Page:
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Debt Ceiling issue may not be so easy to navigate through
Published on January 14, 2013 By terpfan1980 In Current Events

In the current news cycle, we have this headline: Obama: Not raising the debt ceiling 'is absurd'.

Oh, but I agree on that thought completely - not raising the debt ceiling would be stupid, idiotic, moronic, and a host of other names that signify how ignorant things could wind up, which is precisely why the debt ceiling will be raised.  The question is by how much, and how fast will that raise in the ceiling come.

It's there that Mr. President will wind up having to slow down.  Well, him and his friends on the Democrat side of the aisles in Congress.  There will be an increase, but having bent the GOP over the proverbial log when it came to the revenue side of the Fiscal Cliff issue of a few weeks ago, the GOP won't be so quick to capitulate here and they very well may wind up forcing some serious debt reduction (otherwise known as, or also known as (a.k.a.) spending cuts) through for everyone to suffer through.

Yeah, yeah, I know the GOP (members in the congress) doesn't want to look like cruel, evil, heartless bastages that leave Grandma with no money (social security), and they certainly don't want to be the cause of cuts in military spending, but they do recognize that the nation has a spending problem that it just can't stop.  If the only way to force cuts in spending is by holding the debt ceiling hostage, then I think we're finally going to see the GOP take advantage of their own status and position in the governance of this country.

If the Democrats controlled both houses a raise in the debt ceiling would likely be a mere formality.  They've already gotten the revenue increases they demanded (basically).  While they might not have been as high as they wished, or gotten funds from people at levels they wished (as it really seemed that they were always looking for funds from individuals making more than $200,000 - $250,000 per year) but they got close enough to bring in a lot more revenue -- or so they claimed -- than had been flowing into the government coffers in prior years.  Fortunately for the country though we have a split government, with the GOP controlling the house of representatives and with enough members in the senate to keep anything from being rammed down the throats of the country without at least some input from the GOP.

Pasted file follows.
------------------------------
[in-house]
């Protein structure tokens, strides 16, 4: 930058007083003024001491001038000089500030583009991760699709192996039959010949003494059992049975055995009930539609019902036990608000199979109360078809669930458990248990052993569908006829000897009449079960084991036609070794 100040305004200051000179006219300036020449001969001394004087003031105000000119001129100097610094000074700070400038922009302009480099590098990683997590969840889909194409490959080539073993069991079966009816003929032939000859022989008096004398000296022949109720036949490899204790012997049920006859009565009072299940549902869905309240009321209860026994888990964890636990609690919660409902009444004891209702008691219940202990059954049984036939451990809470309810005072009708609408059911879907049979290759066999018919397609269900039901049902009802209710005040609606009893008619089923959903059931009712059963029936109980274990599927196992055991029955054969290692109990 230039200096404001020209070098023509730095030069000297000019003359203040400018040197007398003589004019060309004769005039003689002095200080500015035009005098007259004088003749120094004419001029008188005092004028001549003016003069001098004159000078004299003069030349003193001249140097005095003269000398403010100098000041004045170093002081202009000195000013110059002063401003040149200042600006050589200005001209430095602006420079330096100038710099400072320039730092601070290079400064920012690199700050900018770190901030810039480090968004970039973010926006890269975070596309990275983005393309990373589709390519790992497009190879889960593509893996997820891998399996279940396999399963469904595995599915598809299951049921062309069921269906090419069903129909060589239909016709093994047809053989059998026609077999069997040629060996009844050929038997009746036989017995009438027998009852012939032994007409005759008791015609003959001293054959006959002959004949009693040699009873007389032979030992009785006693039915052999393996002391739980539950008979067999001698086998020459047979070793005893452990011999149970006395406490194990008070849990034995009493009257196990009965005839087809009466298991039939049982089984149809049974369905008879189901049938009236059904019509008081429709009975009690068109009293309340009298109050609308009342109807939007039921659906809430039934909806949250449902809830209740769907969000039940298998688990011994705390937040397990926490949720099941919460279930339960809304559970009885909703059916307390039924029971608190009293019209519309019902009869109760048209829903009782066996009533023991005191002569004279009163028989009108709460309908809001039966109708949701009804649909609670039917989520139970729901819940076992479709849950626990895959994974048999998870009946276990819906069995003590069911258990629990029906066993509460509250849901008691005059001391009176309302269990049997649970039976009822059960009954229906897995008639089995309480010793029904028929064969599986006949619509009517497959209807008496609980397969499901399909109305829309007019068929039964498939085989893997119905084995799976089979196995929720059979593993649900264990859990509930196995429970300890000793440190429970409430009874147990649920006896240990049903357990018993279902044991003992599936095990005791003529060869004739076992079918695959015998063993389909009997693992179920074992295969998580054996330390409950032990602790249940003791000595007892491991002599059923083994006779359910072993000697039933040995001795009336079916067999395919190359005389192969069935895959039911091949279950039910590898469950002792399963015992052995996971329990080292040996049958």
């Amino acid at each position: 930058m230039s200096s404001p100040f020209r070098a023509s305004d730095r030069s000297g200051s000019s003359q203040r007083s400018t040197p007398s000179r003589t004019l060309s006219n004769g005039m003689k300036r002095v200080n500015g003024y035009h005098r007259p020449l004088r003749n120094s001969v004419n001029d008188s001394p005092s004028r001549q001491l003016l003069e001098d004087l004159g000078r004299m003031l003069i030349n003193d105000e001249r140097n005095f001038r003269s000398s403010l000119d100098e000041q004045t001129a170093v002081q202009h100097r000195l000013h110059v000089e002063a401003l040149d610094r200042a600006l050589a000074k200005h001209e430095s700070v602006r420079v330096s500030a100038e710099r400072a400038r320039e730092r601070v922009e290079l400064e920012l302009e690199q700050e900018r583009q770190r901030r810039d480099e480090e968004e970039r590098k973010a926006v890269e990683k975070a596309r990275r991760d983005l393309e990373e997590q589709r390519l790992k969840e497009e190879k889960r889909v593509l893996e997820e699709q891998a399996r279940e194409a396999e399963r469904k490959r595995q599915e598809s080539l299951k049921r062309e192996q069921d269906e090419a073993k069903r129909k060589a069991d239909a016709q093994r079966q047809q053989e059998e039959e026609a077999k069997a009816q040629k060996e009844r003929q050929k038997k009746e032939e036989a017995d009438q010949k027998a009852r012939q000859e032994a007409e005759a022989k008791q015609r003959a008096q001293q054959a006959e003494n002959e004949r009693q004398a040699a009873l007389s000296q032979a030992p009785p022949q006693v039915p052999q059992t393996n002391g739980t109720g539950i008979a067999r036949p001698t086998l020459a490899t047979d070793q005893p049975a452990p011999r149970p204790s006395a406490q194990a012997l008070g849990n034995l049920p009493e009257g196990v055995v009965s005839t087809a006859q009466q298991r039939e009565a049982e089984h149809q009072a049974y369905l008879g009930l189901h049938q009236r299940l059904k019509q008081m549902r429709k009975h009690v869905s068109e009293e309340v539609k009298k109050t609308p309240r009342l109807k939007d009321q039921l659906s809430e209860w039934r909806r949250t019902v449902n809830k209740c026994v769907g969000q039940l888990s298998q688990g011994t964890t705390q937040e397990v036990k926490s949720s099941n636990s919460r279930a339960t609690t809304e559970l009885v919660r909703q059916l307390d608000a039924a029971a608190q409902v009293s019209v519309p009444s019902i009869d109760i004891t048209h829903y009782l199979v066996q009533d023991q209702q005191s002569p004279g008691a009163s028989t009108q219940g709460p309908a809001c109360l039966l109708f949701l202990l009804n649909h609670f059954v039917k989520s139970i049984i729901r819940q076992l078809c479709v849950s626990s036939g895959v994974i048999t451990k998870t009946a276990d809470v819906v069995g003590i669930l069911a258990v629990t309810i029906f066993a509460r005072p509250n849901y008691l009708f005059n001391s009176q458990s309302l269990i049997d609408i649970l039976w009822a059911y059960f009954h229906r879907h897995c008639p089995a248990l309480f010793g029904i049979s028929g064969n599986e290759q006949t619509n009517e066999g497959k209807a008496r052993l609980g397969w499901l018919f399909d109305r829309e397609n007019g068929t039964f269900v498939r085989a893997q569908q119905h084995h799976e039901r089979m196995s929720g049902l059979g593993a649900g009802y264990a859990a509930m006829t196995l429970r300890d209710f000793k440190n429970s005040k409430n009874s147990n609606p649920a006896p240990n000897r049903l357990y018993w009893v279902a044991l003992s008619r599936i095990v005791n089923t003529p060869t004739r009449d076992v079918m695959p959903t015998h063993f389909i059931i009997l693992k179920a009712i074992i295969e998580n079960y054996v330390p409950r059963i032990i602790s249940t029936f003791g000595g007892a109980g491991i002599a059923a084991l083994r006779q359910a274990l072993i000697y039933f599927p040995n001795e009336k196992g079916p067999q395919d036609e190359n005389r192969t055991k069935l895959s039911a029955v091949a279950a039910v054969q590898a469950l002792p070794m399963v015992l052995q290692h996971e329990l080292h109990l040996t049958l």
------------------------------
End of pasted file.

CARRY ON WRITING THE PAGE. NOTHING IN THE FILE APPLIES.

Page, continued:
I don't claim to be happy about how things went with the earlier fight.  While I somewhat encouraged the GOP to just let the President and his pals drive us right on off the cliff, it was, all along, with the thought that the only way to really get our fiscal house in order was going to be via serious cuts in spending.  Those cuts aren't likely unless the President and his pals are forced to make those cuts and the only real leverage that the GOP has had is the mandated goals and deadlines that the fiscal cliff was forcing upon us all, and soon the debt ceiling that we are likely to go bumping up against.  Without automatic tax increases (or, technically, as it seemed that the Democrats wanted all along, tax-cuts extended for all but the wealthiest of U.S. citizens) there as a potential hit upon the country, the threat against the tax-paying public is so significantly reduced that the GOP can afford the luxury of forcing concessions from their Democrat counterparts.

Hang in there and stay tuned.  The next few weeks are going to get very interesting, at least in this area.


Comments
on Jan 15, 2013

I was surprised at just how much that revenue increase came out of my pocket.  I make well under 50k and I now get $30 less per paycheck that I'll never see again, going straight to Social Security... so that will totally help the regular budget.  I guess it used to be this way?  Whatever, government.  I was going to have a surplus this year per my budget and not have to go into debt to get the car I need, and I was going to have some savings.  Now, I'm not going to have any of that.  I might end up breaking even.

on Jan 15, 2013

I was surprised at just how much that revenue increase came out of my pocket.  I make well under 50k and I now get $30 less per paycheck that I'll never see again, going straight to Social Security... so that will totally help the regular budget.  I guess it used to be this way?